alwaysfancywine Thu 02-Jun-16 11:47:41

Brilliant responses - thank you everyone! Putting a suitable response together now! Cheeky fuckers.

HelloHola Thu 02-Jun-16 11:49:12

I would read through your tenanacy agreement just to make sure.

But YANBU - I wouldn't pay it either, especially if I hadn't broken it.

ThumbWitchesAbroad Thu 02-Jun-16 12:03:40

Totally NBU. I am a LL and I expect to pay for stuff like that (via the managing agents sorting it out). I wouldn't expect the tenants to pay for it unless they'd actively done something to break it (and even then probably not, if it was accidental)

Hastalapasta Thu 02-Jun-16 12:13:20

YANBU, I am a reluctant LL and pay for everything like that. Previous owner of my house did similar, caused a flooded kitchen on moving day, so I sent the plumbers invoice to my solicitor and the previous owners paid it.

whois Thu 02-Jun-16 12:35:15

Absolutely not your responsibility. What a fucking cheek.

londonrach Thu 02-Jun-16 12:39:18

In 10 years of renting ive never ever heard of this! Cheeky. Its the one benefit of renting.

alwaysfancywine Thu 02-Jun-16 12:39:29

LeeLu - I first logged the issue on 11th April - with our move out date on June 10th. It was only fixed 2 weeks ago. Very slow!

HereIAm20 Thu 02-Jun-16 13:06:23

They can also claim (at the moment anyway) 10% of their rental income as wear and tear on their tax return. Cheeky LLs or chancer agents!

alwaysfancywine Thu 02-Jun-16 13:25:00

I've just sent this response;
I wanted to put in writing our response to the email you sent us this morning. Firstly, the dishwasher was not working primarily due to a build-up of lime scale in the rotary blade, as explained to me by the engineer. This is general wear and tear and is not our responsibility as tenants. In the email exchanges between us (which I’ve attached), which began 5 weeks before the repair was actually carried out, nowhere did you say, or even imply, that the engineer would be at our cost. You said that you needed to check with the landlord that this would be OK, very much suggesting that it would be a Landlord cost, as with all of the other repairs that have taken place.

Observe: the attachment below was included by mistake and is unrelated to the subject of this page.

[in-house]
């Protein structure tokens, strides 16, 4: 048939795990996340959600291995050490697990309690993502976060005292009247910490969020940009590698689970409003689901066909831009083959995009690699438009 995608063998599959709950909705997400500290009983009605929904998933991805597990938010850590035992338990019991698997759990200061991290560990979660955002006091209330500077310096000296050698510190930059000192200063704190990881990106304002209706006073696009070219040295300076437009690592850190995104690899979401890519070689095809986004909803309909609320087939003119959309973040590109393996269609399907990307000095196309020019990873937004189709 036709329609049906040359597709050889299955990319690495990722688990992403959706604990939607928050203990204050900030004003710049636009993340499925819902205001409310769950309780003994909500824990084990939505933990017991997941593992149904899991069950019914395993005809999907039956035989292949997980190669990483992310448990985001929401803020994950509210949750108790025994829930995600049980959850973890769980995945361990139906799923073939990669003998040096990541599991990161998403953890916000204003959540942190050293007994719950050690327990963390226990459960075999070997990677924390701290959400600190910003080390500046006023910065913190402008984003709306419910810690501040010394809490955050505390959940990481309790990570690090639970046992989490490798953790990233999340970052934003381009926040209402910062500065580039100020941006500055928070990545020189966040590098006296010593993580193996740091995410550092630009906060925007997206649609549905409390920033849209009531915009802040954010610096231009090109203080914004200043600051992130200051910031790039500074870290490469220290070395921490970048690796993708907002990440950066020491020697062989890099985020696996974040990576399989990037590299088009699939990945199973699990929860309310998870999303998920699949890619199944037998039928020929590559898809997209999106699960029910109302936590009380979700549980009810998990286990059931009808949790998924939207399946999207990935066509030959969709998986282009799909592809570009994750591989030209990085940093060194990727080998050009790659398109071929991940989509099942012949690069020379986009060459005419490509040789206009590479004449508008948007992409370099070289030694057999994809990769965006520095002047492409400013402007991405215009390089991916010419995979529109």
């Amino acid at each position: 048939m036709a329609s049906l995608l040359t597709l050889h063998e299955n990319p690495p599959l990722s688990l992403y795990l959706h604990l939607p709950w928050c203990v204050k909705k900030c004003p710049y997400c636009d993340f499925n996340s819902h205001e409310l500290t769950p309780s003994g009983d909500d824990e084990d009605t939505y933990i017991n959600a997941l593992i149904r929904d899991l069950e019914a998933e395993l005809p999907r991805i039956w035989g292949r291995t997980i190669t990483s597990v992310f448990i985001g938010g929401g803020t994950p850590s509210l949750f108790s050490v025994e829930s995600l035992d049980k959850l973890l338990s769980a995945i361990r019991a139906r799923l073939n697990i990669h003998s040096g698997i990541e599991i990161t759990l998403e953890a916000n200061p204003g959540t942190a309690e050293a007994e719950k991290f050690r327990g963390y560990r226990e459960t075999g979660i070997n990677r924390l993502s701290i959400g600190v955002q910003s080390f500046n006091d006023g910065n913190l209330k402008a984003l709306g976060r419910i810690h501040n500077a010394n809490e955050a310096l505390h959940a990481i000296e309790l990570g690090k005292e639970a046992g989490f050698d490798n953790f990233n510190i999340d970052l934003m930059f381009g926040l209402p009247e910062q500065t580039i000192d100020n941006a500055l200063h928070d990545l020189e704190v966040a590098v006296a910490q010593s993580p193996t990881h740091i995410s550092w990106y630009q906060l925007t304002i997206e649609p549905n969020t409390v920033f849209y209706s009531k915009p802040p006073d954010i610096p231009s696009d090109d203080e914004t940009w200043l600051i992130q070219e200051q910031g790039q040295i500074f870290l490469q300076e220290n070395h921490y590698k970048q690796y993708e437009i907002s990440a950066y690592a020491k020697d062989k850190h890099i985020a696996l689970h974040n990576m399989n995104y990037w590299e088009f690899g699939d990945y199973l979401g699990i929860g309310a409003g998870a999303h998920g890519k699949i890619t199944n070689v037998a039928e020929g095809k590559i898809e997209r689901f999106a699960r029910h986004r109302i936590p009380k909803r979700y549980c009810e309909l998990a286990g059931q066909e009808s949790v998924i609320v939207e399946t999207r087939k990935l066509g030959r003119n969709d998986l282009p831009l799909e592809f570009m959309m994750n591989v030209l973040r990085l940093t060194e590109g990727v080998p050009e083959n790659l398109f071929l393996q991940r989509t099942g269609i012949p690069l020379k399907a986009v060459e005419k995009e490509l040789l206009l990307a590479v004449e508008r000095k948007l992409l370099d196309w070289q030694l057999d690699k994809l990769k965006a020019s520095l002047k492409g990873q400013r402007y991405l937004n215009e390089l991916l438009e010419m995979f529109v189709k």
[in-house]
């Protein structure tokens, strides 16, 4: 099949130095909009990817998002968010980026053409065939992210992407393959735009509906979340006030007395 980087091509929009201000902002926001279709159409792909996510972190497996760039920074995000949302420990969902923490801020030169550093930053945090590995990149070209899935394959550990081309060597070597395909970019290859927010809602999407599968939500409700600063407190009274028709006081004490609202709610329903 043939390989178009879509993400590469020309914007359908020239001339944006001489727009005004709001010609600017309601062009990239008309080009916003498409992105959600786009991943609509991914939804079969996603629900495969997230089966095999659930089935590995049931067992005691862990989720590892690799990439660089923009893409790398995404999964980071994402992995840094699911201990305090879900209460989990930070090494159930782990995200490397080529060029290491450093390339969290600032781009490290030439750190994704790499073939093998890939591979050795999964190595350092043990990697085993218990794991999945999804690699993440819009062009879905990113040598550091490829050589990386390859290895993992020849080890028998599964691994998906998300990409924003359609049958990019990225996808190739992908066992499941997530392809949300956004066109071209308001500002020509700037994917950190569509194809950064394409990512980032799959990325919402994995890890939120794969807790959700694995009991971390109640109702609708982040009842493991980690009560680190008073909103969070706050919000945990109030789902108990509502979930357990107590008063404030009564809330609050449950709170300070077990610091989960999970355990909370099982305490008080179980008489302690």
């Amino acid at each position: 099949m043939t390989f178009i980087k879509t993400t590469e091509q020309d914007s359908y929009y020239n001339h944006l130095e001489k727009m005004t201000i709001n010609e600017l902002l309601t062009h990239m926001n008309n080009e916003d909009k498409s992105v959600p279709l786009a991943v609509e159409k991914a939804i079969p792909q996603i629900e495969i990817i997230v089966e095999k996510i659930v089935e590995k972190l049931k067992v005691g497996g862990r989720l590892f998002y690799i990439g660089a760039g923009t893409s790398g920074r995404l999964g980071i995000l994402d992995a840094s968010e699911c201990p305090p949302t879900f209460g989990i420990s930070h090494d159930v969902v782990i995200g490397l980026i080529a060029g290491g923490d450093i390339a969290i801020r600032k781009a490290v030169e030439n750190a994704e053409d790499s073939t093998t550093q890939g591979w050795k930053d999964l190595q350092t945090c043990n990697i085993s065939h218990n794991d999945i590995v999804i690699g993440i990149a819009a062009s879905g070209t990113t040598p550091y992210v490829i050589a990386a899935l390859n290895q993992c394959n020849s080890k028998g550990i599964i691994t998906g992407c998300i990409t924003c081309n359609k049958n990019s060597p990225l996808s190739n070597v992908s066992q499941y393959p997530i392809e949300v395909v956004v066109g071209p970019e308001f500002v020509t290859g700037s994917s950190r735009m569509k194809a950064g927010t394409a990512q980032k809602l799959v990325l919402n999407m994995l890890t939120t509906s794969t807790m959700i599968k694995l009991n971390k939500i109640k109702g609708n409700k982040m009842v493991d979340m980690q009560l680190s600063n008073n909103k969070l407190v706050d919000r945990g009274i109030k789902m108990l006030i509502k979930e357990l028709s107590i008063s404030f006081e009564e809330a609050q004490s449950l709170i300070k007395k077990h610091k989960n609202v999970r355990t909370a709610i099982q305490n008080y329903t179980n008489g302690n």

Secondly, if you were expecting us to pay for this, we should have been given a choice of who to use and at what cost – we would have requested 3 quotes so that we knew the costs up front.
We have been good tenants in the past 4 months – we’ve extended our stay, treated the house respectfully and it will be left in as good condition as when we moved in. We’ve also been extremely accommodating with the numerous viewings over the past few weeks.
It’s really not reasonable to expect us to cover this cost.

(a few other things I am saving should another response be required - such as asking them to provide proof that it was serviced before we moved in).

Scarydinosaurs Thu 02-Jun-16 13:40:27

And refer to the tenancy agreement?

Surely it states in there that you are not responsible for dishwasher?

alwaysfancywine Thu 02-Jun-16 13:57:35

To be honest, I can't be arsed to read it - it's sooooo long!! I will if she comes back with an unfavourable response... x

Pigeonpost Thu 02-Jun-16 13:58:44

Have you sent that response? It's far too lengthy. Assuming you have checked the tenancy agreement and it does in fact state that white good are the LL's responsibility then you simply need to refer to that.

Pigeonpost Thu 02-Jun-16 13:59:40

Cross-post. What do you mean you can't be arsed to read it? If it says it's your responsibility then you don't have a leg to stand on.

Scarydinosaurs Thu 02-Jun-16 14:00:06

Read it- you'll look like a dick if you have signed something that says you're liable for services to white goods.